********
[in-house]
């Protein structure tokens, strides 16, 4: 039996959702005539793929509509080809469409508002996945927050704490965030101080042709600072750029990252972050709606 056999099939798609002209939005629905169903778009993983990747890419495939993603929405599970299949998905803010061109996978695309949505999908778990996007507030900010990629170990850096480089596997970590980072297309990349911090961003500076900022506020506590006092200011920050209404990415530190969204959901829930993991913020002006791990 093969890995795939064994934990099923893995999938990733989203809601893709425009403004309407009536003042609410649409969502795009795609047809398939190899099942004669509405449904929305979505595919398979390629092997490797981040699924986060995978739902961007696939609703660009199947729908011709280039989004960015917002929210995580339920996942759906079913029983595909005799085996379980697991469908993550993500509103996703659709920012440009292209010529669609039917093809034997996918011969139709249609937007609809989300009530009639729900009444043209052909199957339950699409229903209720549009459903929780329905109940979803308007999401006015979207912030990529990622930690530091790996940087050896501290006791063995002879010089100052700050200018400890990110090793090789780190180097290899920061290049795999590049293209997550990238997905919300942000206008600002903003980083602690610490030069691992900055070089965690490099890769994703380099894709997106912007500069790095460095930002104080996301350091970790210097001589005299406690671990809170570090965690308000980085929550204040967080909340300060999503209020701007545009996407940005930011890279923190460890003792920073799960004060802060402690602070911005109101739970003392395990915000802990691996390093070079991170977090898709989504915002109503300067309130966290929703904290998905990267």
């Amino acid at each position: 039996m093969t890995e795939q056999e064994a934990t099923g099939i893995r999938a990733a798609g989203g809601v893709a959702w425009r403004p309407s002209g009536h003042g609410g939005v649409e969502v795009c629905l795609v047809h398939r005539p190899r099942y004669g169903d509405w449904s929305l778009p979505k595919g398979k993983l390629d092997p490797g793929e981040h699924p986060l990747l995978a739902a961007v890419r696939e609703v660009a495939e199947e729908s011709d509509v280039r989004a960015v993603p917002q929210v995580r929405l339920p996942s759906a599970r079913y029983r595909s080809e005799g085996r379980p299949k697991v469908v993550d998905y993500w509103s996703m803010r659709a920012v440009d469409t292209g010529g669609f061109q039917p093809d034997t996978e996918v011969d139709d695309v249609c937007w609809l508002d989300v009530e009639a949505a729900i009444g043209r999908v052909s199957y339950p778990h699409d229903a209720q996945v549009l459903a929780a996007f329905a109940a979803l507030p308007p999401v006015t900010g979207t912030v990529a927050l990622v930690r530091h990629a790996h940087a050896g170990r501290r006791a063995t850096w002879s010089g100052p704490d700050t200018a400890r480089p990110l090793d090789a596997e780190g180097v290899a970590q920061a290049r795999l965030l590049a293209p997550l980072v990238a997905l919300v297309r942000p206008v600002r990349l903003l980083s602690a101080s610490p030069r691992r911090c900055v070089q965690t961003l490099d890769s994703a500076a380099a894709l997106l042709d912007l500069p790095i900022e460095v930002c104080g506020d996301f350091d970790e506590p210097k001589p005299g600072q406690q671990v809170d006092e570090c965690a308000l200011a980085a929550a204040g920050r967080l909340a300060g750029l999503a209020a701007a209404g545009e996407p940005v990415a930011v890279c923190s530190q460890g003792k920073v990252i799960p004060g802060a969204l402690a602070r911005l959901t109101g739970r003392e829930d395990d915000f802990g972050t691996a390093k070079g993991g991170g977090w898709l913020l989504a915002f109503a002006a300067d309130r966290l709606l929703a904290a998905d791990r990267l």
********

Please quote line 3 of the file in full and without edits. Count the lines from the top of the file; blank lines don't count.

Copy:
């Amino acid at each position: 039996m093969t890995e795939q056999e064994a934990t099923g099939i893995r999938a990733a798609g989203g809601v893709a959702w425009r403004p309407s002209g009536h003042g609410g939005v649409e969502v795009c629905l795609v047809h398939r005539p190899r099942y004669g169903d509405w449904s929305l778009p979505k595919g398979k993983l390629d092997p490797g793929e981040h699924p986060l990747l995978a739902a961007v890419r696939e609703v660009a495939e199947e729908s011709d509509v280039r989004a960015v993603p917002q929210v995580r929405l339920p996942s759906a599970r079913y029983r595909s080809e005799g085996r379980p299949k697991v469908v993550d998905y993500w509103s996703m803010r659709a920012v440009d469409t292209g010529g669609f061109q039917p093809d034997t996978e996918v011969d139709d695309v249609c937007w609809l508002d989300v009530e009639a949505a729900i009444g043209r999908v052909s199957y339950p778990h699409d229903a209720q996945v549009l459903a929780a996007f329905a109940a979803l507030p308007p999401v006015t900010g979207t912030v990529a927050l990622v930690r530091h990629a790996h940087a050896g170990r501290r006791a063995t850096w002879s010089g100052p704490d700050t200018a400890r480089p990110l090793d090789a596997e780190g180097v290899a970590q920061a290049r795999l965030l590049a293209p997550l980072v990238a997905l919300v297309r942000p206008v600002r990349l903003l980083s602690a101080s610490p030069r691992r911090c900055v070089q965690t961003l490099d890769s994703a500076a380099a894709l997106l042709d912007l500069p790095i900022e460095v930002c104080g506020d996301f350091d970790e506590p210097k001589p005299g600072q406690q671990v809170d006092e570090c965690a308000l200011a980085a929550a204040g920050r967080l909340a300060g750029l999503a209020a701007a209404g545009e996407p940005v990415a930011v890279c923190s530190q460890g003792k920073v990252i799960p004060g802060a969204l402690a602070r911005l959901t109101g739970r003392e829930d395990d915000f802990g972050t691996a390093k070079g993991g991170g977090w898709l913020l989504a915002f109503a002006a300067d309130r966290l709606l929703a904290a998905d791990r990267l």